Farmers not checking fertiliser spreaders pre-application could be losing up to £100 or €115 per hectare, according to Dale Shaw, machinery sales manager at Carr’s Billington.
Commenting on the matter, Shaw said: “With input prices on the rise across the board farmers need to be considering how they can make small improvements on-farm to reduce the impact of volatile prices we are all currently seeing.
“Fertiliser prices are only going one way at the moment; but this is where you can reap the rewards if attention to detail is made a priority,” the manager said.
“Efficient fertiliser use and making the most of home-grown forage could go a long way this year.
Looking ahead, for when producers will be planning second cut silage, Shaw suggests that – in addition to considering when to spread fertiliser and the best product to use – producers should take the time to check over machinery before getting back out in the field.
“As with all machinery there will be various components that are susceptible to wear,” he said.
“Make sure you are confident that the agitator is working effectively and capable of ‘shaking’ the fertiliser down through the hopper.
“More often than not, the shutters on fertiliser spreaders are now electric. This can mean they are prone to issues, so test these to ensure they are opening and closing correctly to support flow rates.
“Likewise check over the discs and vanes for any signs of wear and replace these if necessary. Although investing in replacement parts can be costly, the cost of over or under spreading could be even more considerable in terms of the yield gained.
Continuing, the manager highlighted that, once these checks have been done, calibrating the spreader to the product choice is important.
“Don’t assume that all fertilisers have the same application settings as this is not the case,” he said.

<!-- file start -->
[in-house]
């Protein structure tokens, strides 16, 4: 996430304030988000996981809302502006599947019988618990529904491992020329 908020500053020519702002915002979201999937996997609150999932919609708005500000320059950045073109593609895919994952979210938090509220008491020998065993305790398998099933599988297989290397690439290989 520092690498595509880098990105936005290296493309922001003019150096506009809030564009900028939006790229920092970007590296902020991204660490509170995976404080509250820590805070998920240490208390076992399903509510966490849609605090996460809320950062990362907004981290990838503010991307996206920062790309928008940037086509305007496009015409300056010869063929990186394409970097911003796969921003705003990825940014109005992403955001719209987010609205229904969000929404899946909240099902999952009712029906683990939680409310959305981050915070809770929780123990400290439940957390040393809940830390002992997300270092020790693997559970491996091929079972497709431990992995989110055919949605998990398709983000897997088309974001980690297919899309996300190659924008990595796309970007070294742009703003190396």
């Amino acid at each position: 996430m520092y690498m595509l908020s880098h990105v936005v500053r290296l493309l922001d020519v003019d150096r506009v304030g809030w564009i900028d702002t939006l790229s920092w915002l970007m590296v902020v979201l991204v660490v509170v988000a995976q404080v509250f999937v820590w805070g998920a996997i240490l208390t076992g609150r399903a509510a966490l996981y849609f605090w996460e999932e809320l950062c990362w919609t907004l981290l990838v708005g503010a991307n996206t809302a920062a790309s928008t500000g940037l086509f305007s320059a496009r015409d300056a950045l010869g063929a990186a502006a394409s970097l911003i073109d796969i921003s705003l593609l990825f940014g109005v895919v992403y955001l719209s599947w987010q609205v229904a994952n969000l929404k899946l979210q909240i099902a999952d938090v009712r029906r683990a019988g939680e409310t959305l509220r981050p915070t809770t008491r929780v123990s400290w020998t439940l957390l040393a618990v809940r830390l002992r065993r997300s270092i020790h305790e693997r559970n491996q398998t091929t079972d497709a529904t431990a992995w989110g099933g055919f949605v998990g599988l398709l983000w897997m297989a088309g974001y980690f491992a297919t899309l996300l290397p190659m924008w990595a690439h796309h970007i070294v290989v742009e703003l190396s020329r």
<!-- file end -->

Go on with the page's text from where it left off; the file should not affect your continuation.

He highlighted that different fertilisers will flow at different rates out of the machine – reminding farmers to check the fertiliser bags for the right information.
“Once you have set up the spreader, consider doing a quick check in the yard. Remove one of the discs from the machine and replace with an adaptor,” he said.
Continuing, Shaw advised to place a bucket underneath the spreader and start the engine to simulate field conditions, then run it for 30 seconds collecting the fertiliser in the bucket.
“Weigh the fertiliser that has been collected and calculate how many kilograms should be coming from the spreader per minute,” he said.
“This should correlate with the fertiliser application settings and if there are differences you may have to make adjustments to the regulator to compensate.
“Modern machinery will be able to do much of this for you, however there is no harm in taking the time to double check.
“Ultimately you want your machinery to be applying product as accurately as possible to maximise yields – whether that’s grass yields, daily live weight gain or milk yields.
Without taking the time to check over your machinery and get it set up properly, how do you know if applications rates are right, grass is getting the right nutrition and your money isn’t, quite literally, being flushed down the drain?” the manager concluded.